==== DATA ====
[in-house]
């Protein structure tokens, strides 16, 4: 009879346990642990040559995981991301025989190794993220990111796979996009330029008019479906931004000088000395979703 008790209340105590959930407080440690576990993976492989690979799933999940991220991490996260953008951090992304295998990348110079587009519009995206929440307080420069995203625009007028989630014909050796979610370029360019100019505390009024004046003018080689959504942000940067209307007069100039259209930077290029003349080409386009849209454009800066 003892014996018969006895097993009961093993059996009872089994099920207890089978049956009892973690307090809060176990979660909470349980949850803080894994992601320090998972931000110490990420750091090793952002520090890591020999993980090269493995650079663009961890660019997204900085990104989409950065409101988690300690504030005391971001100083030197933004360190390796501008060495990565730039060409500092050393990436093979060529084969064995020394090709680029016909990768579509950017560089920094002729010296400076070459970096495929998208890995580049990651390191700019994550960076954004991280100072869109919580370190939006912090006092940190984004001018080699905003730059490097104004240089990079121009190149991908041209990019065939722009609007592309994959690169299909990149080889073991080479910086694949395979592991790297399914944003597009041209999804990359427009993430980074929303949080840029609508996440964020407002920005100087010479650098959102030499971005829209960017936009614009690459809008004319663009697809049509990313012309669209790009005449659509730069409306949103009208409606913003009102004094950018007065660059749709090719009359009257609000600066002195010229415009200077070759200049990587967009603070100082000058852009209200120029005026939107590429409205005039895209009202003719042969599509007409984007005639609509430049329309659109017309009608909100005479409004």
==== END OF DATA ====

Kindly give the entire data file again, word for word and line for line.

[in-house]
């Protein structure tokens, strides 16, 4: 009879346990642990040559995981991301025989190794993220990111796979996009330029008019479906931004000088000395979703 008790209340105590959930407080440690576990993976492989690979799933999940991220991490996260953008951090992304295998990348110079587009519009995206929440307080420069995203625009007028989630014909050796979610370029360019100019505390009024004046003018080689959504942000940067209307007069100039259209930077290029003349080409386009849209454009800066 003892014996018969006895097993009961093993059996009872089994099920207890089978049956009892973690307090809060176990979660909470349980949850803080894994992601320090998972931000110490990420750091090793952002520090890591020999993980090269493995650079663009961890660019997204900085990104989409950065409101988690300690504030005391971001100083030197933004360190390796501008060495990565730039060409500092050393990436093979060529084969064995020394090709680029016909990768579509950017560089920094002729010296400076070459970096495929998208890995580049990651390191700019994550960076954004991280100072869109919580370190939006912090006092940190984004001018080699905003730059490097104004240089990079121009190149991908041209990019065939722009609007592309994959690169299909990149080889073991080479910086694949395979592991790297399914944003597009041209999804990359427009993430980074929303949080840029609508996440964020407002920005100087010479650098959102030499971005829209960017936009614009690459809008004319663009697809049509990313012309669209790009005449659509730069409306949103009208409606913003009102004094950018007065660059749709090719009359009257609000600066002195010229415009200077070759200049990587967009603070100082000058852009209200120029005026939107590429409205005039895209009202003719042969599509007409984007005639609509430049329309659109017309009608909100005479409004």